Mathematics Asked by Wyatt on February 22, 2021

Condider a map $f:Dtomathbb{R}$, $D$ open interval.

Let be $y,zin D$, $y<z$. Suppose that $f$ has everywhere in $D$ both left and right derivative (this implies that $f$ is continuous), both *increasing*.

I want to show that

$$

f'(y^+)le f'(z^-).

$$

I have found a way, but I’m not completely convinced that it is formally correct:

$$

f'(y^+)

=lim_{varepsilonto 0^+}frac{f(y+varepsilon)-f(y)}{varepsilon}

overset{foralldelta}{le}

f'((z-delta)^+)

= lim_{varepsilonto 0^+}frac{f(z-delta+varepsilon)-f(z-delta)}{varepsilon}

overset{varepsilon=delta}{=} lim_{varepsilonto 0^+}frac{f(z)-f(z-varepsilon)}{varepsilon}

=f'(z^-)

$$

where $delta>0$ and $y<z-delta$.

Is there a way to formalise my proof?

(I'll use the notation $f'_+$ and $f'_-$ for the right and left derivative.)

Unfortunately your proof does not work. This $$ lim_{varepsilonto 0^+}frac{f(z-delta+varepsilon)-f(z-delta)}{varepsilon} overset{varepsilon=delta}{=} lim_{varepsilonto 0^+}frac{f(z)-f(z-varepsilon)}{varepsilon} $$ makes no sense because $delta$ is fixed and the limits are taken for $varepsilon to 0 $. Also it would imply that $f'_+(z-delta) = f'_-(z)$ for $0 < delta < z-y$, which is true only if $f$ is linear between $y$ and $z$.

What we can show is that
$$ tag{*}
f'_+(y) le frac{f(z)-f(y)}{z-y} le f'_-(z)
$$
for $y < z$, which implies the desired conclusion. (This is motivated by the fact that both an increasing right derivative and an increasing left derivative imply that $f$ is *convex.*)

The proof of $(*)$ mimics the proof of Rolle's theorem and the mean-value theorem. We consider the function $$ g(x) = f(x) - (x-y)frac{f(z)-f(y)}{z-y} $$ which is continuous and satisfies $g(y) = g(z)$. It follows that $g$ attains its maximum on the interval $[y, z]$ at some point $w in [y, z)$. Then $g'_+(w) le 0$ and it follows that $$ f'_+(y) le f'_+(w) = g'_+(w) + frac{f(z)-f(y)}{z-y} le frac{f(z)-f(y)}{z-y} , . $$ This proves the left inequality in $(*)$, the proof of the right inequality works similarly.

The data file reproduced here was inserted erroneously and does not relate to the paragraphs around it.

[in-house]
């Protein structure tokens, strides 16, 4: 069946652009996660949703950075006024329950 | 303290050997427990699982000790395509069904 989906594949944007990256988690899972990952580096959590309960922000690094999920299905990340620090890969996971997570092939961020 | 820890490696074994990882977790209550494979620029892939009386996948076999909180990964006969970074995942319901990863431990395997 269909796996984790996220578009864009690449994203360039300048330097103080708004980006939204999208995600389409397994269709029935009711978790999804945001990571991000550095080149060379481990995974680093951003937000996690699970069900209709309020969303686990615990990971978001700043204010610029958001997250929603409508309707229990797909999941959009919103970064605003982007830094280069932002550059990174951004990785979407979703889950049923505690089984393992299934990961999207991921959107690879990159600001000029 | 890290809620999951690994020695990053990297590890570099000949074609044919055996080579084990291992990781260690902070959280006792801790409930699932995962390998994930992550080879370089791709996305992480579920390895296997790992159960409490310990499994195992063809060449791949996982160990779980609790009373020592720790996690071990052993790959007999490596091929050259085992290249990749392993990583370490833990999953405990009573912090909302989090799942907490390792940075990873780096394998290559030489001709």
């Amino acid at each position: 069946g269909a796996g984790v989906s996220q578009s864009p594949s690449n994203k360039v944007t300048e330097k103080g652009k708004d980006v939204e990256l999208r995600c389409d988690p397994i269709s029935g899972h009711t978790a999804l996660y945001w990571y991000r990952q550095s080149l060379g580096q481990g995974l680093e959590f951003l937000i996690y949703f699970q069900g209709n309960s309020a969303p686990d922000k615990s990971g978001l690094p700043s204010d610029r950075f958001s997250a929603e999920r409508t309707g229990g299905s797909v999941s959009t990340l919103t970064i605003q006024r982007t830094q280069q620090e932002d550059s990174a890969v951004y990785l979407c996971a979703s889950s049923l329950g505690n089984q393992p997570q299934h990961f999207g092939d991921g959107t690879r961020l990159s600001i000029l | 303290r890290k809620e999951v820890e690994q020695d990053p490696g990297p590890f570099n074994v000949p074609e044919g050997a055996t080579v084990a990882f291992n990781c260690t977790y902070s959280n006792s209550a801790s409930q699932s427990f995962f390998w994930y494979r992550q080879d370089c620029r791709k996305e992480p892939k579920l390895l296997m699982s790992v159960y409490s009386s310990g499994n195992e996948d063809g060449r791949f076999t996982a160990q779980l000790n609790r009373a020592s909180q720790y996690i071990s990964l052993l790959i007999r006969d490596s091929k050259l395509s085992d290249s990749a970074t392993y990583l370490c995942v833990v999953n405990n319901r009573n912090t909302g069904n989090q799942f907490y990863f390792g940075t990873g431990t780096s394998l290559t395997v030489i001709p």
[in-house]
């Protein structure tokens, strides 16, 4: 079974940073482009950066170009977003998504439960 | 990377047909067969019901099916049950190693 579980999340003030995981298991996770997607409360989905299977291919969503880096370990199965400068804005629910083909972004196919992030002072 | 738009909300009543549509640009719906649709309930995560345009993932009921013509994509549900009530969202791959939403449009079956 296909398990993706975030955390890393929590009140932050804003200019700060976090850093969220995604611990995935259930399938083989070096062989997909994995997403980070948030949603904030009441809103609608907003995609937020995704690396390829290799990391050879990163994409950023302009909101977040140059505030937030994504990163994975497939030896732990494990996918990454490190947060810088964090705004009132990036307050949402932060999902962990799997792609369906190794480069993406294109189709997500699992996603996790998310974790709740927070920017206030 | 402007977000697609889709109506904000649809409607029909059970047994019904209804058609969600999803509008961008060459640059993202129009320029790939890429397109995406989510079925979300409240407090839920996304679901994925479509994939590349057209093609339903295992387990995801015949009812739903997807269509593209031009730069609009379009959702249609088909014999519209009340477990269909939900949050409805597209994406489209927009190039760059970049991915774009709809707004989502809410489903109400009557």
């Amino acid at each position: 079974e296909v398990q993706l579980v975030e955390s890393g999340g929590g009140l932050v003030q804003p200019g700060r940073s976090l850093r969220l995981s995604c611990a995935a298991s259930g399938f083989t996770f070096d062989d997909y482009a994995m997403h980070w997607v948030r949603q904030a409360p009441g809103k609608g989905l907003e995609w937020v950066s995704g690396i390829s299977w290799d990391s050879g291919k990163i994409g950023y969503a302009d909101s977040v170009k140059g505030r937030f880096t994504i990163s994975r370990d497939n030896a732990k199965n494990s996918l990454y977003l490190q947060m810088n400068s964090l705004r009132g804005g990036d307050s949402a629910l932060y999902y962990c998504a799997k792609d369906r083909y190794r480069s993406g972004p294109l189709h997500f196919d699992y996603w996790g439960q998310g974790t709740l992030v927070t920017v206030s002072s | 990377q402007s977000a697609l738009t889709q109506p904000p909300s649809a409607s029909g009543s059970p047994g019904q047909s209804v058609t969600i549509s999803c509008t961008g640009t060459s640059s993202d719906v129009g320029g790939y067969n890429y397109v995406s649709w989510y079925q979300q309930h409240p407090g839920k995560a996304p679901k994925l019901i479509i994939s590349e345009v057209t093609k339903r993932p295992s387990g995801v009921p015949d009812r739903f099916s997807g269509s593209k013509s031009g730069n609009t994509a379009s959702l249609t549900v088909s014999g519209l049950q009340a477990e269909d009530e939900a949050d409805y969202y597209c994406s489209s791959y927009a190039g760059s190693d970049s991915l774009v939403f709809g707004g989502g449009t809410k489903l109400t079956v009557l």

Correct answer by Martin R on February 22, 2021

We can prove the stronger statement $$lim_{xto y^+}f'_-(x)=f'_+(y)$$

By the Monotone Convergence Theorem $lim_{xto y^+}f'_-(x)$ exists. Call that limit $A$.

Now, let $epsilon>0$ be given and choose a value of $delta>0$ such that both of these are true:

$$xin(y,y+delta] implies f'_-(x)in left[A,A+frac{epsilon}2 right]$$
and
$$left|frac{f(y+delta)-f(y)}{delta}-f'_+(y)right|le frac{epsilon}2$$
That is possible because of the definitions of the left hand derivative and the limit.

Similar to the answer from @MartinR, define the function $g(x)=f(x)-frac{f(y+delta)-f(y)}{delta}(x-y)$ so that $g(y)=g(y+delta)$ and both $g'_-(x)=f'_-(x)-frac{f(y+delta)-f(y)}{delta}$ and $g'_+(x)=f'_+(x)-frac{f(y+delta)-f(y)}{delta}$ are increasing.

Claim 1. $g'_+(y) le 0$

This follows because if it were not true, then $g'_+(x)$ would have to be positive for all $xin (y,y+delta)$. That would imply $g$ is increasing (proof here) in that interval and it would be impossible for $g(y+delta)$ to equal $g(y)$.

Claim 2. $g'_-(y+delta) ge 0$

Same argument as Claim 1. If it were not true, then $g'_-$ would have to be negative in the whole interval which would make it impossible for the function to have the same value at both ends of the interval.

Now,

$$g'_-(y+delta)ge0$$
$$f'_-(y+delta)-frac{f(y+delta)-f(y)}{delta}ge0$$
$$f'_-(y+delta) ge frac{f(y+delta)-f(y)}{delta} ge f'_+(y)-frac{epsilon}2$$
We also know that $f'_-(y+delta)in left[A,A+frac{epsilon}2 right]$

Thus, $$A ge f'_-(y+delta)-frac{epsilon}2 ge f'_+(y)-epsilon label{eq1}tag{1}$$

On the other hand,

$$g'_-(y)le0$$
$$f'_-(y)-frac{f(y+delta)-f(y)}{delta}le0$$
$$f'_-(y) le frac{f(y+delta)-f(y)}{delta} le f'_+(y)+frac{epsilon}2$$

So, $$A le f'_-(y+delta) le f'_+(y)+frac{epsilon}2 label{eq2}tag{2}$$

Combining the two inequalities (1) and (2), since $epsilon$ was arbitrary, we have $A=f'_+(y)$.

To answer the original question, if $z>y$ then by the monotonicity assumption $f'_-(z)>lim_{xto y^+}f'_-(x)=f'_+(y)$

Answered by John L on February 22, 2021

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